2021 October-November Analysis Featured

A kovidsalami to the new Georgian – how COVID-19 has changed the language forever

Something very unusual happened at that unofficial bastion of the English language, the Oxford English Dictionary, in late 2020. The editorial staff in charge of writing their annual report decided that the events of that year were so unusual in their effects on how people talk about and describe the developments that were unfolding that they could not choose any one single ‘Word of the Year’ to encapsulate its myriad events. From ‘R-0’ to ‘community transmission’ to ‘self-isolating’ and ‘doom-scrolling’, words evolved or increased in frequency to describe new realities. They noted that the word ‘coronavirus’ itself became more frequent in their corpus databases than that ancient word, ‘time.’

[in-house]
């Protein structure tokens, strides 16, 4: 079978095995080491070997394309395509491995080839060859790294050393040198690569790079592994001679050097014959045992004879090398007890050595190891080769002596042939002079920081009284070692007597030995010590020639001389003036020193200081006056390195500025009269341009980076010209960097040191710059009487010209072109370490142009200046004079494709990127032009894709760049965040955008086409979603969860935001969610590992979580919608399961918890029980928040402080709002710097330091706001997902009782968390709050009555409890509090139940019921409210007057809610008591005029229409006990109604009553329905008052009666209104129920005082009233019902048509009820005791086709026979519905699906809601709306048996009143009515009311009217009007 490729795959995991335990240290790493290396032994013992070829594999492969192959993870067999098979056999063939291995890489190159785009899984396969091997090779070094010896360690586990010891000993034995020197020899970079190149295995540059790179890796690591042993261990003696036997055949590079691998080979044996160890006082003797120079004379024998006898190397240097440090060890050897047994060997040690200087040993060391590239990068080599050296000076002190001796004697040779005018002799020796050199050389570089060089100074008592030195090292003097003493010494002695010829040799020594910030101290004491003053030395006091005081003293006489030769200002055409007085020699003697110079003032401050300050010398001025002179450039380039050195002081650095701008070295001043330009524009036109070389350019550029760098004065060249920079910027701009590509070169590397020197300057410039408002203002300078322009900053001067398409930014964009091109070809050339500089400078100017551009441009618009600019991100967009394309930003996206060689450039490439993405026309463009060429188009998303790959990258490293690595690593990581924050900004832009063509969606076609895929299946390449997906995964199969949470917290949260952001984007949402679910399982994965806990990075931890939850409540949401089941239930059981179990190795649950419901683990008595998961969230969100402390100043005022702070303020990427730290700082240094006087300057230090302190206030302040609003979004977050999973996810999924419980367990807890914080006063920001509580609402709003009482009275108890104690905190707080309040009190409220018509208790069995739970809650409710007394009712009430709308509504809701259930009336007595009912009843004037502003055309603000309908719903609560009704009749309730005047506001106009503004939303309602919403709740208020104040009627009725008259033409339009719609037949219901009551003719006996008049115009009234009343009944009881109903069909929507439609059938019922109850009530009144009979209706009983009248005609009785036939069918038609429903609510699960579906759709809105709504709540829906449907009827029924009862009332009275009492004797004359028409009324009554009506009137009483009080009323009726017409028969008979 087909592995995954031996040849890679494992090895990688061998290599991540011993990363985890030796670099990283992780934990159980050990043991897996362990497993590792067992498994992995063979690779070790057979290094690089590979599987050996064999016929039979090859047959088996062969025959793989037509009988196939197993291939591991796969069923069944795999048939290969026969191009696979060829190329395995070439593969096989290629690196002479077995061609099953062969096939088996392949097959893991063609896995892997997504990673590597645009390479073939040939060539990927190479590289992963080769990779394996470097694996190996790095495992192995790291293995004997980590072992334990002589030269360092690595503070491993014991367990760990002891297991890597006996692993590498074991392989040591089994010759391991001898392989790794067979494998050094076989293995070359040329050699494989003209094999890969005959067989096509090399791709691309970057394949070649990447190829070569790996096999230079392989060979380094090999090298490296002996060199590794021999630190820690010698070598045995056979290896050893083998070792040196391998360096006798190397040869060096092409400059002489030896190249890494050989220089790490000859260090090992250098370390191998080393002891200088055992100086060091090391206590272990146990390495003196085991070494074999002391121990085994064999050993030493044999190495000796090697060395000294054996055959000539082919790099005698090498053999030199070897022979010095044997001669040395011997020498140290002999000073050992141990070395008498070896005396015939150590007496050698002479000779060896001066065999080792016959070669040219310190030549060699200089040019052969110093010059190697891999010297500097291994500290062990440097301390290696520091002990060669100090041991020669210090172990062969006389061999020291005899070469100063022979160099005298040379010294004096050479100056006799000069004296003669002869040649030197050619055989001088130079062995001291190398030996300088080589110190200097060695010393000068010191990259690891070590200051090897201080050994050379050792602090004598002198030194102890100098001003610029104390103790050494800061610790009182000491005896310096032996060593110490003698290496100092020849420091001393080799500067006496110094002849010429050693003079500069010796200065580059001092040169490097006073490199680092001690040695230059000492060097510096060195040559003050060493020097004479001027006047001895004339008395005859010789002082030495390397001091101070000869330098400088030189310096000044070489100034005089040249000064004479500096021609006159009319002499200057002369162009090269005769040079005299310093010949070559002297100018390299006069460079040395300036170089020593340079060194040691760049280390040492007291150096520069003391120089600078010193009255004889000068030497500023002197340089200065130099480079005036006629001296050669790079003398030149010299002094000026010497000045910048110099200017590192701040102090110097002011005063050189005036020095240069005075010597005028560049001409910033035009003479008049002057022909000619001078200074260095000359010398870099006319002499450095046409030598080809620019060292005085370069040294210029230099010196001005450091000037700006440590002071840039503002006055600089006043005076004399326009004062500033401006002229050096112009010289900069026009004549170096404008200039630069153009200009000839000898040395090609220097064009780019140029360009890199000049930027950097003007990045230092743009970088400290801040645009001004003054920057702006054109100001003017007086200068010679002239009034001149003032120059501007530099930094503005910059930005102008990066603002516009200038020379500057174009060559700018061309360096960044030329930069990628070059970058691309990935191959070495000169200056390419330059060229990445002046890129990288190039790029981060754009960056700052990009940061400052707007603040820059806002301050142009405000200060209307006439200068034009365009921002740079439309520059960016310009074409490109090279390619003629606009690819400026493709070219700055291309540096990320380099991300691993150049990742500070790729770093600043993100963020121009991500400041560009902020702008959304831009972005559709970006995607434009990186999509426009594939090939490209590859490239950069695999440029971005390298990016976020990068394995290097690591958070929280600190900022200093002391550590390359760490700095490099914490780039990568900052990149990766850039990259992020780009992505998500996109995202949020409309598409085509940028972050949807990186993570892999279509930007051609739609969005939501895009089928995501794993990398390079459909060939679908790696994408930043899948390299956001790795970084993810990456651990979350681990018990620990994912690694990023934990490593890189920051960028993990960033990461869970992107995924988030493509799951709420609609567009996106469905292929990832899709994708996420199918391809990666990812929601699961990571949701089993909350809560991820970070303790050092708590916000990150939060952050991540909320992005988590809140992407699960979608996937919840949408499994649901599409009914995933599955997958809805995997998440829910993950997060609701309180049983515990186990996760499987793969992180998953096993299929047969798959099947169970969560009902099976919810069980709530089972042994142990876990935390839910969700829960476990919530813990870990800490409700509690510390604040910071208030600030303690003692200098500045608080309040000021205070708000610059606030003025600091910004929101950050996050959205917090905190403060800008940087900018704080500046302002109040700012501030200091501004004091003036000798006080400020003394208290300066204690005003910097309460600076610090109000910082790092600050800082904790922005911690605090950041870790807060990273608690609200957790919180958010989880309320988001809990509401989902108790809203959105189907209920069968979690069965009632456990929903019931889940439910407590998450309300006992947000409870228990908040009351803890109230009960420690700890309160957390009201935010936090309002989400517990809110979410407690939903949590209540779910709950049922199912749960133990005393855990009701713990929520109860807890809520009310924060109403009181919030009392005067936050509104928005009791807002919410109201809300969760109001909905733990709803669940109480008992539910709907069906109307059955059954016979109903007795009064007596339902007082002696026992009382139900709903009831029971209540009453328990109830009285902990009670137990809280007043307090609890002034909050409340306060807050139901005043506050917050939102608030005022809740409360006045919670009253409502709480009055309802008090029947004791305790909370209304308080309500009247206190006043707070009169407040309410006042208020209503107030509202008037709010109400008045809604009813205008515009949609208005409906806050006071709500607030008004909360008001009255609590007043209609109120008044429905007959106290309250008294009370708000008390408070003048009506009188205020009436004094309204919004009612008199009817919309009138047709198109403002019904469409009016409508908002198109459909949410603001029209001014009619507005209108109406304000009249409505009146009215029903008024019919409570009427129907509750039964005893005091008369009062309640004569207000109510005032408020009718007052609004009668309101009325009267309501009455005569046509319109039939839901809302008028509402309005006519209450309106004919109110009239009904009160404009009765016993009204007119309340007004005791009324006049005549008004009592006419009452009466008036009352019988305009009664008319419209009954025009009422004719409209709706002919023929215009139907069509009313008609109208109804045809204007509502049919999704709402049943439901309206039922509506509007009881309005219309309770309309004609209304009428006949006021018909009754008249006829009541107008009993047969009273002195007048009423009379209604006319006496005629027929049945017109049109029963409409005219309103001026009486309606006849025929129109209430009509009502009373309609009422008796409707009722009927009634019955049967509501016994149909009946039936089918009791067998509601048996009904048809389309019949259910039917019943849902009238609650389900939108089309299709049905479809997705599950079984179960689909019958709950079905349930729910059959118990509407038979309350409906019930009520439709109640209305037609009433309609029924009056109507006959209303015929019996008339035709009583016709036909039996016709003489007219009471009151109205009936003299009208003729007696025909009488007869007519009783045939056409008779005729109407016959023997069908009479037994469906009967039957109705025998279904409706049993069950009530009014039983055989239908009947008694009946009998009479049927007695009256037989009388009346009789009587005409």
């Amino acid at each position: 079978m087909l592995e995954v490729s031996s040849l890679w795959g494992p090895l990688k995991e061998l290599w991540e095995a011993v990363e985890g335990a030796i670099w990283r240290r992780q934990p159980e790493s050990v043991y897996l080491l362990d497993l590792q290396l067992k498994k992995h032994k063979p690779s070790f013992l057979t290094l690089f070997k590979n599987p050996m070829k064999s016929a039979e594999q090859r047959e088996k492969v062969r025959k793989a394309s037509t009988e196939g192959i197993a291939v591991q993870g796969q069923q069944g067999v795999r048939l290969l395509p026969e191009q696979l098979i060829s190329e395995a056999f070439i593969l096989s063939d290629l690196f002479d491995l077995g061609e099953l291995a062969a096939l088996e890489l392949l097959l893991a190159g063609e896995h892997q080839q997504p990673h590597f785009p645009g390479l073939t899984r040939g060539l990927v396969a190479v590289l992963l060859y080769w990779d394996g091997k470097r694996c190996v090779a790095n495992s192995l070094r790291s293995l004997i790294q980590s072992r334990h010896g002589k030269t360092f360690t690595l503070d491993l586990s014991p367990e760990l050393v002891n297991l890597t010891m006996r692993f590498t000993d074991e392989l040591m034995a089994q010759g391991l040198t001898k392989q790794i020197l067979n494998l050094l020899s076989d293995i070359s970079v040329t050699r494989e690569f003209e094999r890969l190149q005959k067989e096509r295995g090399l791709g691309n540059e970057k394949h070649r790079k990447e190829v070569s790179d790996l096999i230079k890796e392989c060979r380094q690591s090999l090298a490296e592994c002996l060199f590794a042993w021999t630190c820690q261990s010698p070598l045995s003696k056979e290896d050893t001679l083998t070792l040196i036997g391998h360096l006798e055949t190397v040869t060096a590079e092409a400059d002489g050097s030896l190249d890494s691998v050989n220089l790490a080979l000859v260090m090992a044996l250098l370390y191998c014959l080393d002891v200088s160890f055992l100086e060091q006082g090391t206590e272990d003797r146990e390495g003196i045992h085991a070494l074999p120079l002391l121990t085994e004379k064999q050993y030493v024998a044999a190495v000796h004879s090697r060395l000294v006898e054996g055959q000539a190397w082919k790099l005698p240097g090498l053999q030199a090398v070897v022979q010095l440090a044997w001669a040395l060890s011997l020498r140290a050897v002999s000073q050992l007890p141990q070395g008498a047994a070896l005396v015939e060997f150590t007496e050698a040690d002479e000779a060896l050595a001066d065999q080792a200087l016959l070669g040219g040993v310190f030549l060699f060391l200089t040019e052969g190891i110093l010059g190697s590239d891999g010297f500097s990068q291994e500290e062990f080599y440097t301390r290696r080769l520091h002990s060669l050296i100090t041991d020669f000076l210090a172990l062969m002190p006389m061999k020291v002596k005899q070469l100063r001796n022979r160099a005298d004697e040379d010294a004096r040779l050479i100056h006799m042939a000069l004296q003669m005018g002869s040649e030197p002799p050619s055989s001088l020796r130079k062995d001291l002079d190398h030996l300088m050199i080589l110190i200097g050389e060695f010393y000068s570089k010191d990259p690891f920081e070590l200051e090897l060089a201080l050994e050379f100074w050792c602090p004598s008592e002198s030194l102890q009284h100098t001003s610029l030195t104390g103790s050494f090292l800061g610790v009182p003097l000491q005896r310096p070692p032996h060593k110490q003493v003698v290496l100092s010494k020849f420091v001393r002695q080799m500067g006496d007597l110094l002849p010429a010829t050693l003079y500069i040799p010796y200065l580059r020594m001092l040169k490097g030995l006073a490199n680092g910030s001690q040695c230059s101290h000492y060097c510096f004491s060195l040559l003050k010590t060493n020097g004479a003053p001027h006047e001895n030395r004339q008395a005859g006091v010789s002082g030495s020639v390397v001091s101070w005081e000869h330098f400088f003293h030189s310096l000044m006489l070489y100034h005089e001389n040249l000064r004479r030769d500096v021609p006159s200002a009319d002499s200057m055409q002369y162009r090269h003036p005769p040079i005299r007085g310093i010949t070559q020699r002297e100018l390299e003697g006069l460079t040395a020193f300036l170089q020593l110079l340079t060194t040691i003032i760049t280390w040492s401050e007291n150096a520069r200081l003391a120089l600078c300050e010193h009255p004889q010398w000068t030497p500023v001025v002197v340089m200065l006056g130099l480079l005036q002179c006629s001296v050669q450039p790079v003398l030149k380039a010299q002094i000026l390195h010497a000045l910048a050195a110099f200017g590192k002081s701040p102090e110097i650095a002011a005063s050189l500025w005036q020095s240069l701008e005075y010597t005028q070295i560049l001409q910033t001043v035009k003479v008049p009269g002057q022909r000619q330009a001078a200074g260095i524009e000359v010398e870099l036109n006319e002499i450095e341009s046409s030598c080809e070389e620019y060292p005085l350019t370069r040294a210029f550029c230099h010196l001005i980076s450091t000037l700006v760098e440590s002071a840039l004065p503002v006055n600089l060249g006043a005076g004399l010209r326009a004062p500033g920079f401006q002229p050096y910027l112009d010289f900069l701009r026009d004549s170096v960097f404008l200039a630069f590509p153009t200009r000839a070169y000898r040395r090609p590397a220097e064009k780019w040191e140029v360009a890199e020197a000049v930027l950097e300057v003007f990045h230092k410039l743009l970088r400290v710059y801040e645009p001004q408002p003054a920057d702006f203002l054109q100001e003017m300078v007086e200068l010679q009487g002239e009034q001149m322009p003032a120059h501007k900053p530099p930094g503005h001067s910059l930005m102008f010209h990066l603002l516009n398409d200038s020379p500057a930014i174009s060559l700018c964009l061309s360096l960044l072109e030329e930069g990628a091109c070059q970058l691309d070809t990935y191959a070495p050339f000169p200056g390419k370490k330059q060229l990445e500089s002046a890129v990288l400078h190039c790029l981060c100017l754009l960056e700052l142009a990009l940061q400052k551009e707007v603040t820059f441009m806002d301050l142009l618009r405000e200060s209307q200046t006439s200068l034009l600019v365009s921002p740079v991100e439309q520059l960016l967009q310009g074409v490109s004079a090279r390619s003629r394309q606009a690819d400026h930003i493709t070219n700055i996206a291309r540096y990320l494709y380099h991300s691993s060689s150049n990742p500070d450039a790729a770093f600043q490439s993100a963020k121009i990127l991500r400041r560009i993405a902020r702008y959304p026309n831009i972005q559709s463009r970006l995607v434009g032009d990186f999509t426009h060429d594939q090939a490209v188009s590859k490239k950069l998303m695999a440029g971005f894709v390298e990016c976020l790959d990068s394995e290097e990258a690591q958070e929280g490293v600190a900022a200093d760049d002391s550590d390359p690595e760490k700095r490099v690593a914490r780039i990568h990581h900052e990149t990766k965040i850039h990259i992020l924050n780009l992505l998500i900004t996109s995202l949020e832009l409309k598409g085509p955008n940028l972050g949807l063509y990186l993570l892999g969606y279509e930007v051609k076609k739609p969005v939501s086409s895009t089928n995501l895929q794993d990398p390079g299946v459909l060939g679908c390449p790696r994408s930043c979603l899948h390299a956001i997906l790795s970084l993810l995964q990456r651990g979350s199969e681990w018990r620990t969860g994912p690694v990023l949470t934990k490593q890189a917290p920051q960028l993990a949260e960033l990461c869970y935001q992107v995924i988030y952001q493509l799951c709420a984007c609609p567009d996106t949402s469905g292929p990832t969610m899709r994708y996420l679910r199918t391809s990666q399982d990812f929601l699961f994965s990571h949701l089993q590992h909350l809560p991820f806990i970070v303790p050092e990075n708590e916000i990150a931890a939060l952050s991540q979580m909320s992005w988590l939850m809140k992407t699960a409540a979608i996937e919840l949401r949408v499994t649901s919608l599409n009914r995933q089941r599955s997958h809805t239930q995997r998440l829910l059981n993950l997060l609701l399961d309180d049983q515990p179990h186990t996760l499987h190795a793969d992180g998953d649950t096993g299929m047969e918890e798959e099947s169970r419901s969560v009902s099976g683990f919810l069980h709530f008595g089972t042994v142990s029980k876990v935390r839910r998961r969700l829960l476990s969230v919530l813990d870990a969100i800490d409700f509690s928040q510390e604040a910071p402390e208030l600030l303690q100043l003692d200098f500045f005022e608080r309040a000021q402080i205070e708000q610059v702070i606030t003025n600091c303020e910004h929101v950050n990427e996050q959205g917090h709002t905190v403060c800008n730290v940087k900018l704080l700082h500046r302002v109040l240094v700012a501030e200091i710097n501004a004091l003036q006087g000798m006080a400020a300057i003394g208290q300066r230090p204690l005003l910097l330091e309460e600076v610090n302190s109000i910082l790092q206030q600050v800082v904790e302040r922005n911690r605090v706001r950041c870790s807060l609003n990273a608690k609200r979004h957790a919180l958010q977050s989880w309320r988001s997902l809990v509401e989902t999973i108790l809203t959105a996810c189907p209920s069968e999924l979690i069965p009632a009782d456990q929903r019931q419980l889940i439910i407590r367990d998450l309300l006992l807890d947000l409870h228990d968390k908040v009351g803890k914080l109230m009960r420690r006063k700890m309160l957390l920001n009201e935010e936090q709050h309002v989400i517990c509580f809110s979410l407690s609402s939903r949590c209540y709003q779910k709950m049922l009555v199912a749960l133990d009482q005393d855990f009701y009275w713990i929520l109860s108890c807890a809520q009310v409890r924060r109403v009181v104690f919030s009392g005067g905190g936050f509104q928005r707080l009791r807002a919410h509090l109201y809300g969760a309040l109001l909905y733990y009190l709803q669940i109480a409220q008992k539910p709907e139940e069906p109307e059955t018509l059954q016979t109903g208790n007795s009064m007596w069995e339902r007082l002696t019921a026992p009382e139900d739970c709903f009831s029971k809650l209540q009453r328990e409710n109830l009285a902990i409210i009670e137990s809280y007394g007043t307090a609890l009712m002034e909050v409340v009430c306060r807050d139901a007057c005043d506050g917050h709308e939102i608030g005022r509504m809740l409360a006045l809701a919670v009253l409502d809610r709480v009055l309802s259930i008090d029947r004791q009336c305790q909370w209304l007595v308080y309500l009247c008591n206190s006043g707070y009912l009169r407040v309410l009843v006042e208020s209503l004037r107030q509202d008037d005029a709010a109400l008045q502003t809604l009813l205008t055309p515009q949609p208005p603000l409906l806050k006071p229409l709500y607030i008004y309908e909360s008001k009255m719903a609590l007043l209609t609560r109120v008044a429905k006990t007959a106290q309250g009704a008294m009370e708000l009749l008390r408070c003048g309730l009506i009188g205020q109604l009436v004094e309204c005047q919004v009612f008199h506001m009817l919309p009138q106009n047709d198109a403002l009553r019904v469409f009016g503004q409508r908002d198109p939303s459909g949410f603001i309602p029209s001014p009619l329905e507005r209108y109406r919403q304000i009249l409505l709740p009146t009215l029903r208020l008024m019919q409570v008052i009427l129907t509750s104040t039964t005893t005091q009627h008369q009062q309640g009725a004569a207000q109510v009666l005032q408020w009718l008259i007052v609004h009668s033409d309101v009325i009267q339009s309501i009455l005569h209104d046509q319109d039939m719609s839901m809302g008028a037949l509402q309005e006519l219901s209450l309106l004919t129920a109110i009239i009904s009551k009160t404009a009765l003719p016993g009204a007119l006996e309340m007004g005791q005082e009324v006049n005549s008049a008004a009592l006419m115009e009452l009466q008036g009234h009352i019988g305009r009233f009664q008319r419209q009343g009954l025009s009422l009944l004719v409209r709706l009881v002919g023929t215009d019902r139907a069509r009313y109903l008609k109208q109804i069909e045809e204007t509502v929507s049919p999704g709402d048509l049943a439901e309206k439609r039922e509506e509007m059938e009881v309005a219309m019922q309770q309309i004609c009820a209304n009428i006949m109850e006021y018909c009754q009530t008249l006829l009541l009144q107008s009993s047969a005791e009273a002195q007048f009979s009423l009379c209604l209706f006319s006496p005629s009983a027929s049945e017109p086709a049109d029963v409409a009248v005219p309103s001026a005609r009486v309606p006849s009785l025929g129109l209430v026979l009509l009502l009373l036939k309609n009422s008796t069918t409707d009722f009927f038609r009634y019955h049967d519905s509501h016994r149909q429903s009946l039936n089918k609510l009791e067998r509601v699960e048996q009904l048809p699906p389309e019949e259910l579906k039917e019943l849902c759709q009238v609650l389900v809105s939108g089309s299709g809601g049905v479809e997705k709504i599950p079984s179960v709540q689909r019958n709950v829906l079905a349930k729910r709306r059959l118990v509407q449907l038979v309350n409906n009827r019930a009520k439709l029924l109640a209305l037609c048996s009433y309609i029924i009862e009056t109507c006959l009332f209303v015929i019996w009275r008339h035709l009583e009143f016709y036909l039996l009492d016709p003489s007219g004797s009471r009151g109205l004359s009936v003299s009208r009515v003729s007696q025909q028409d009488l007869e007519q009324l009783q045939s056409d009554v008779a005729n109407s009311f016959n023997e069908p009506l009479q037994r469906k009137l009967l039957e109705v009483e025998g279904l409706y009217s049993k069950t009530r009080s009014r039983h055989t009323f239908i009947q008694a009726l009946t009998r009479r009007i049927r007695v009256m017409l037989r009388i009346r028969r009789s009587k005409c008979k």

What happened to English is part of a broader trend around the world as speakers of all languages have been forced to adapt to changing environments and newly articulated realities. Here in Georgia, the effects of the pandemic produced an uneasy seesaw effect as early strict lockdowns imposed by Georgia’s health authorities relented in the summer of 2020 to tentative broader reopening, only to be followed by renewed strict measures in the fall following October’s parliamentary elections. Some of these figures, such as Health Minister Ekaterine Tikaridze or Center for Disease Control head Amiran Gamkrelidze, rose to iconic status, as their weekly or even daily pronouncements were followed by an anxious population. They found themselves having to explain, in Georgian, words, phrases and sentiments that were new even in the languages from which they were translating: lok’dauni anu sruli čak’et’va ‘lockdown or in other words a complete closing’, sp’aik’cila ‘spike protein’ or the esoterically statistical mosaxvevis gabrt’q’eleba ‘flattening the curve.’